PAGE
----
Become a member and get exclusive access to articles, live sessions and more!
Start Your Free Trial

Peggy King and the All-Star Jazz Trio: Songs A La King

JazzTimes may earn a small commission if you buy something using one of the retail links in our articles. JazzTimes does not accept money for any editorial recommendations. Read more about our policy here. Thanks for supporting JazzTimes.

For a while in the 1950s, stardom seemed likely for “pretty, perky Peggy King” (the sobriquet, which stuck, supplied by her onetime boss, comedian George Gobel). She sang with the Charlie Spivak and Ralph Flanagan orchestras, steadily worked TV’s variety circuit, appeared in a few movies and recorded for Columbia. But King, vocally a pleasant if workaday pastiche of Doris Day and Debbie Reynolds, never quite clicked. She married a formalwear magnate and retired to Philadelphia, returning briefly in the 1980s for two albums for the Stash label.

Then, two years ago, King, age 84, was introduced to Philly’s longstanding All-Star Jazz Trio: pianist Andy Kahn, bassist Bruce Kaminsky and drummer Bruce Klauber. And … click. She gigged with the trio for a while, finally agreeing early last year to lay down 16 tracks in Kahn’s private studio (plus one bonus track, recorded separately).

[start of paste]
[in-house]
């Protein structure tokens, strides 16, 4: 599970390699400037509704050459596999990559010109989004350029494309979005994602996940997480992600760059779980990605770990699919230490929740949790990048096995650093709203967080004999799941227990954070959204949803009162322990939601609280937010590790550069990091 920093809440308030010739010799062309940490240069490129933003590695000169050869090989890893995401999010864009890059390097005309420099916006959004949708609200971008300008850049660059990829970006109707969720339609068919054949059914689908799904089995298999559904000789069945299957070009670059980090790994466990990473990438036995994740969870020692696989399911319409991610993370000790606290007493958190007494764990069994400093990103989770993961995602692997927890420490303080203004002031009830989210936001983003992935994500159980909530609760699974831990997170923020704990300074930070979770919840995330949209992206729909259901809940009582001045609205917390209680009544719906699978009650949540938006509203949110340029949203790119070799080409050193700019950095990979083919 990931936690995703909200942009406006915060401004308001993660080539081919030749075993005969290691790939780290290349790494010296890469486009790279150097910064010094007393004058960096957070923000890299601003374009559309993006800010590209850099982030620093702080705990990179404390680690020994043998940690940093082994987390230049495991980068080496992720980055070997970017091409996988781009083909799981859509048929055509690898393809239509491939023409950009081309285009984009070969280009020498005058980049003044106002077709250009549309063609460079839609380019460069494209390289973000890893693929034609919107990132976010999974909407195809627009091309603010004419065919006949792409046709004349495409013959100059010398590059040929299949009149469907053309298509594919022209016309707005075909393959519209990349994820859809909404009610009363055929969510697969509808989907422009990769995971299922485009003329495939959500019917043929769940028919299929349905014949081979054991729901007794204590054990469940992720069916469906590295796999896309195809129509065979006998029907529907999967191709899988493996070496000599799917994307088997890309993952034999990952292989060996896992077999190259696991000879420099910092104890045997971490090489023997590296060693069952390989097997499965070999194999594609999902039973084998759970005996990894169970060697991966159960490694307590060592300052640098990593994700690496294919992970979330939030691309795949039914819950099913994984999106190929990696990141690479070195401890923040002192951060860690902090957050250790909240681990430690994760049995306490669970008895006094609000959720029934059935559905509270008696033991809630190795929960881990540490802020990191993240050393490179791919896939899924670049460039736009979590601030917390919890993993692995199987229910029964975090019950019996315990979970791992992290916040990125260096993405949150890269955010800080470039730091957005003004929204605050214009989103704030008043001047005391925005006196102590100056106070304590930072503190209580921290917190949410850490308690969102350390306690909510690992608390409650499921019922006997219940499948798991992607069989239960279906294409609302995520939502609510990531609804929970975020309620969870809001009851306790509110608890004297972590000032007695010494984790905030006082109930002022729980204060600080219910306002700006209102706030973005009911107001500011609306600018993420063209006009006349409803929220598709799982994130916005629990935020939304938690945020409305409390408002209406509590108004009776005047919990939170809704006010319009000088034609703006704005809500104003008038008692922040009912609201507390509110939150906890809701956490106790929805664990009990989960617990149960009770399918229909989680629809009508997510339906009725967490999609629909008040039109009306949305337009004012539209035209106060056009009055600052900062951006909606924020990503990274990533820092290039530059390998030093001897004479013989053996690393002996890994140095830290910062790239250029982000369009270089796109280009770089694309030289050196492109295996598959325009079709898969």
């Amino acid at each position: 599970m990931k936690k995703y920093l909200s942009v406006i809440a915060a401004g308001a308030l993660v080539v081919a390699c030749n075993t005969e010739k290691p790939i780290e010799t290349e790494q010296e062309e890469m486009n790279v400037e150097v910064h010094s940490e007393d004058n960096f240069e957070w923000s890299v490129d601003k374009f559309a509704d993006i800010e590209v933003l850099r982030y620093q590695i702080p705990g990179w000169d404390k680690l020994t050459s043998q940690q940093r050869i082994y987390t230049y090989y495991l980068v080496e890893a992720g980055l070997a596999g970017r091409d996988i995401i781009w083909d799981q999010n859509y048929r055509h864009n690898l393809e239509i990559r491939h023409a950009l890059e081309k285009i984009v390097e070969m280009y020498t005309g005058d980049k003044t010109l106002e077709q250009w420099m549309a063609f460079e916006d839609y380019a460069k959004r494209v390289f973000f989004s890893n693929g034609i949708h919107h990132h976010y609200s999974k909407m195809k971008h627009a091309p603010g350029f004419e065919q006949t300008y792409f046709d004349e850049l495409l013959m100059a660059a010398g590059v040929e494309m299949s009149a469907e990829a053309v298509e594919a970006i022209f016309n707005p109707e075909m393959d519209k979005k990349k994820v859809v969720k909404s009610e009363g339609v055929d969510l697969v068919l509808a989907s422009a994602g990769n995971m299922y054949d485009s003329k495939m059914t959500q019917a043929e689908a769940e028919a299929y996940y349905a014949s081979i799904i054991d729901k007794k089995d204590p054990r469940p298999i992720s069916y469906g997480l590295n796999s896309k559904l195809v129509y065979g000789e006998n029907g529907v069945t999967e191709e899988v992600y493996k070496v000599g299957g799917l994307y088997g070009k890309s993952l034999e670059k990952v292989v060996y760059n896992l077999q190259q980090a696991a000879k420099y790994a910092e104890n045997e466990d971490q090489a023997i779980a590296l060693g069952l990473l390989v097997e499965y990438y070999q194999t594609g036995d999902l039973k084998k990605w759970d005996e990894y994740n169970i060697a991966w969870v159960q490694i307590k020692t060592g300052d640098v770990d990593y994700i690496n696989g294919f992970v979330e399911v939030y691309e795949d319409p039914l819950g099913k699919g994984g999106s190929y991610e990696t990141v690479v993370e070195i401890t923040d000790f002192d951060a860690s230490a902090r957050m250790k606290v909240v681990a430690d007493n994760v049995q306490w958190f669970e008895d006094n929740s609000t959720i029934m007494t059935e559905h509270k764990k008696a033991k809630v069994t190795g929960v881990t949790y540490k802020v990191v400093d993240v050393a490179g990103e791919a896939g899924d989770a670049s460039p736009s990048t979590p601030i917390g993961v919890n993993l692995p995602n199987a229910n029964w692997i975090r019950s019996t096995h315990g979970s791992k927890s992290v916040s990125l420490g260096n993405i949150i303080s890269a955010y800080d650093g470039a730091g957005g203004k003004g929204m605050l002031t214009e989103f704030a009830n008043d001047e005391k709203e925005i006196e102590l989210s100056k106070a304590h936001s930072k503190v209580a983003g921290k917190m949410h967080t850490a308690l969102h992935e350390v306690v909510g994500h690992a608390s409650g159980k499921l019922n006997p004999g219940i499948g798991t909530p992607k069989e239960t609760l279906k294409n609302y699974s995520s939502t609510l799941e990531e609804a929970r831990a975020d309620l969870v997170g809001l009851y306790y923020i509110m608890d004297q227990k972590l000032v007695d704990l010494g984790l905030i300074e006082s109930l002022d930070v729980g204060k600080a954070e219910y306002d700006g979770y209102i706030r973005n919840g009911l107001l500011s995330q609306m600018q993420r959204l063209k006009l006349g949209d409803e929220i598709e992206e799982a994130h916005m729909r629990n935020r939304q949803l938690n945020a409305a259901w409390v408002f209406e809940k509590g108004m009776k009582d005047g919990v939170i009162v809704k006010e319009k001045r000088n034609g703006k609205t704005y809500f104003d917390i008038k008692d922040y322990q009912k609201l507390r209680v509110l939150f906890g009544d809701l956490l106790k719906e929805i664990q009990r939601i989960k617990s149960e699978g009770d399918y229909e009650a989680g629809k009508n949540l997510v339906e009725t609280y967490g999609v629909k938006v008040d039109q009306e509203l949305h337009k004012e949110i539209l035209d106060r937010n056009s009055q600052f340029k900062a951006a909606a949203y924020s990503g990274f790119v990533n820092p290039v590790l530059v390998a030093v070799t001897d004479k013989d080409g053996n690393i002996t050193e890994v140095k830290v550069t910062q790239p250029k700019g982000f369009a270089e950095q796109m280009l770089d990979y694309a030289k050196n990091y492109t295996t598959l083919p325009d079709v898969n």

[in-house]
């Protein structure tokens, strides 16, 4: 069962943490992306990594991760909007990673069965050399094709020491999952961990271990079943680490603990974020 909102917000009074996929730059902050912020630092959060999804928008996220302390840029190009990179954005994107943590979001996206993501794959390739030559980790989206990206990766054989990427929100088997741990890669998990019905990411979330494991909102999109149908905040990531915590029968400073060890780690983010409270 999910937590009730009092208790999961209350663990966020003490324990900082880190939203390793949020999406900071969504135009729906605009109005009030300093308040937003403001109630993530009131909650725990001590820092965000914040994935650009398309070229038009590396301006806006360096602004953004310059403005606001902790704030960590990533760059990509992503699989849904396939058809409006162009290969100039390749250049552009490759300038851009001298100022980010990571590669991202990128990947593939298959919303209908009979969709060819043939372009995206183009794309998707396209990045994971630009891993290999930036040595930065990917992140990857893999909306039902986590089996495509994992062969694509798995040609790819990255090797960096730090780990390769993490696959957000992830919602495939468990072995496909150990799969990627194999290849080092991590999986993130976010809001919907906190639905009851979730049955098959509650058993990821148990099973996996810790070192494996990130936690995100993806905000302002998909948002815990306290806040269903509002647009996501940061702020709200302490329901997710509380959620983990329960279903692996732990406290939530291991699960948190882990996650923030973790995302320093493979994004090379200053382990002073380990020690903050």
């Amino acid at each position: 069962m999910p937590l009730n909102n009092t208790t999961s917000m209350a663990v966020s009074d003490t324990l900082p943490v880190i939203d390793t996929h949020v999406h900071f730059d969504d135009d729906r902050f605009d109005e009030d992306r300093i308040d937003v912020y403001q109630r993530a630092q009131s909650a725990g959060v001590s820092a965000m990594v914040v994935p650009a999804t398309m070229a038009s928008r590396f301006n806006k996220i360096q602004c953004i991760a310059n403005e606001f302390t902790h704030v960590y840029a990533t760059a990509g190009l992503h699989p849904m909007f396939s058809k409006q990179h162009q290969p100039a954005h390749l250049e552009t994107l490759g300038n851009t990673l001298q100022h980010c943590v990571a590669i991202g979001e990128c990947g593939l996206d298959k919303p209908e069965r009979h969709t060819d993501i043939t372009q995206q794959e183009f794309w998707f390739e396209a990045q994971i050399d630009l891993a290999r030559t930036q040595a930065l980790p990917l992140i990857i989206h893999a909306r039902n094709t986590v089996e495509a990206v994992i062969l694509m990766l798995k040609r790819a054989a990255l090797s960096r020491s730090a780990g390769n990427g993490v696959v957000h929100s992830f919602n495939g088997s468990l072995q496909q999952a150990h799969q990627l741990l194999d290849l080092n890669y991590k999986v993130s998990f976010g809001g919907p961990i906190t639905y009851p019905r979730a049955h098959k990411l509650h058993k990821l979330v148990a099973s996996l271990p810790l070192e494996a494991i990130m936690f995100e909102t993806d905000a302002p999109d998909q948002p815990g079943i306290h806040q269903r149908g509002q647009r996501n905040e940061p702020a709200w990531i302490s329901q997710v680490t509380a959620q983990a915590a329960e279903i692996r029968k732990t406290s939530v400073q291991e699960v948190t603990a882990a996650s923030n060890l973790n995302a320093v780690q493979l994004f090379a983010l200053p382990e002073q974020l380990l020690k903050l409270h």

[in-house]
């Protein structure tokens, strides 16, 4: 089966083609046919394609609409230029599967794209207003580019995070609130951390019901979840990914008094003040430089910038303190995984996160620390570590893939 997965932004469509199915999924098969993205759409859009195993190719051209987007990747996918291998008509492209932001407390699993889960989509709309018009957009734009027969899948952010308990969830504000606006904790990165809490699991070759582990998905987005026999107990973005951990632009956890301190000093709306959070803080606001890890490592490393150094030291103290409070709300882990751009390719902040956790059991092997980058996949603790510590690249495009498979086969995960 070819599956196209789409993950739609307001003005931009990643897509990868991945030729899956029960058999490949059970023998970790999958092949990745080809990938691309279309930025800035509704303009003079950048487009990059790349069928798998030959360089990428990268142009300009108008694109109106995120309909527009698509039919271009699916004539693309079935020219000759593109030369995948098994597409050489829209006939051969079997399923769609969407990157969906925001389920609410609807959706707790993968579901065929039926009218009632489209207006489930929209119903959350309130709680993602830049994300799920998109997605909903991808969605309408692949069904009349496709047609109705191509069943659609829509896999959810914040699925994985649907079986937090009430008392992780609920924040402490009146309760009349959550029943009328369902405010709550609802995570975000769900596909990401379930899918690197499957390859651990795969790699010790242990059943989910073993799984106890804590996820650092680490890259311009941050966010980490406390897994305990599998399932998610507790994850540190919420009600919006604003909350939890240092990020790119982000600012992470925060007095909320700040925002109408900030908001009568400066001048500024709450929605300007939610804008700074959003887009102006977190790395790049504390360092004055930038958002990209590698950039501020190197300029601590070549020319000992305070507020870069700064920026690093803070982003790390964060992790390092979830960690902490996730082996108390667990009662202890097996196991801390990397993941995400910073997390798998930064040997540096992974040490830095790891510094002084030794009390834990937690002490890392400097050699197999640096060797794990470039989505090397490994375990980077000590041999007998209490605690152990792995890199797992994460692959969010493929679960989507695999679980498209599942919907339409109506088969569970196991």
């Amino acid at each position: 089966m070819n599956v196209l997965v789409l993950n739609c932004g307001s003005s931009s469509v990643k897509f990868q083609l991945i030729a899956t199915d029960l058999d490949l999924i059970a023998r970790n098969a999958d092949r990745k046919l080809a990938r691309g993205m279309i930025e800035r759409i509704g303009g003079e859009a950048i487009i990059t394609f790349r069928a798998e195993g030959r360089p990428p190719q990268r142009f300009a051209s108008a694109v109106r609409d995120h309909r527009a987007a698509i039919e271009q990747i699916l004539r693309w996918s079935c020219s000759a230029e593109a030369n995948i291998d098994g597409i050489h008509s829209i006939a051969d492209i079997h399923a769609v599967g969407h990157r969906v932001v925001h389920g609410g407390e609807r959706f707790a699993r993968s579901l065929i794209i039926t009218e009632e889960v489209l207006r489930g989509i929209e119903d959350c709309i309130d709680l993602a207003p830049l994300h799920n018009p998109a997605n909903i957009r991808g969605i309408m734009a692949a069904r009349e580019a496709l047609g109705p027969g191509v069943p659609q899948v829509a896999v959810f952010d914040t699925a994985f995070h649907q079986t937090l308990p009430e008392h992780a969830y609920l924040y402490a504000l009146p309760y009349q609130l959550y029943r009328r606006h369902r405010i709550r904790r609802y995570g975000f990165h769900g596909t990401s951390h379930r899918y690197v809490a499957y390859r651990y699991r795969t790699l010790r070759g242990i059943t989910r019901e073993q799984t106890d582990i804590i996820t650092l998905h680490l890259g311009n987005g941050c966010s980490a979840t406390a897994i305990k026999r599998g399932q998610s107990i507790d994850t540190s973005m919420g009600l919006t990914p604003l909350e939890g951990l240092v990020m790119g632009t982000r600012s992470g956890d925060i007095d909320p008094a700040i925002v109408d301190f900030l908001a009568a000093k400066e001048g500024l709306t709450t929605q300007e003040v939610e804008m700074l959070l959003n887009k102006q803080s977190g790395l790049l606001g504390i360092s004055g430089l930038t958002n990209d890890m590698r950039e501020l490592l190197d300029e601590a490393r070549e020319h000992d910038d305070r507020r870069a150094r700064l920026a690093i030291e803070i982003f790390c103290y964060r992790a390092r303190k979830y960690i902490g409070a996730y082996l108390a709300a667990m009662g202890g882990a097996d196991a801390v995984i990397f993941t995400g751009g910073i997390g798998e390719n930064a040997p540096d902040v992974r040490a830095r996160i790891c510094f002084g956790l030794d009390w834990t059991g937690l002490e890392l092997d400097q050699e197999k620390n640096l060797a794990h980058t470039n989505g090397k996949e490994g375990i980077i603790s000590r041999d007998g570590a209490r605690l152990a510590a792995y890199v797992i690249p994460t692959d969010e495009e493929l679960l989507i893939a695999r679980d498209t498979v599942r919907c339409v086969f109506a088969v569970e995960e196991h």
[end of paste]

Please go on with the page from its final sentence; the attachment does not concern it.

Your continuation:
Her range is understandably diminished, her vibrato a bit shaky. Yet maturity has transformed her style from chirpily pert to warmly sophisticated and alluringly smoky. King and company stick almost exclusively to standards, equally winning when exploring the tender folds of “Nobody’s Heart,” the vengeful bleat of “Cry Me a River” or the bright bounce of “Let’s Fall in Love.” (Their sultry reworking of “How About You?” is a particular highlight.) Only once do they stray, to revisit King’s minor hit, “Any Questions?,” introduced in a 1955 episode of Dragnet.

Purchase this issue from Barnes & Noble or Apple Newsstand. Print and digital subscriptions are also available.

Originally Published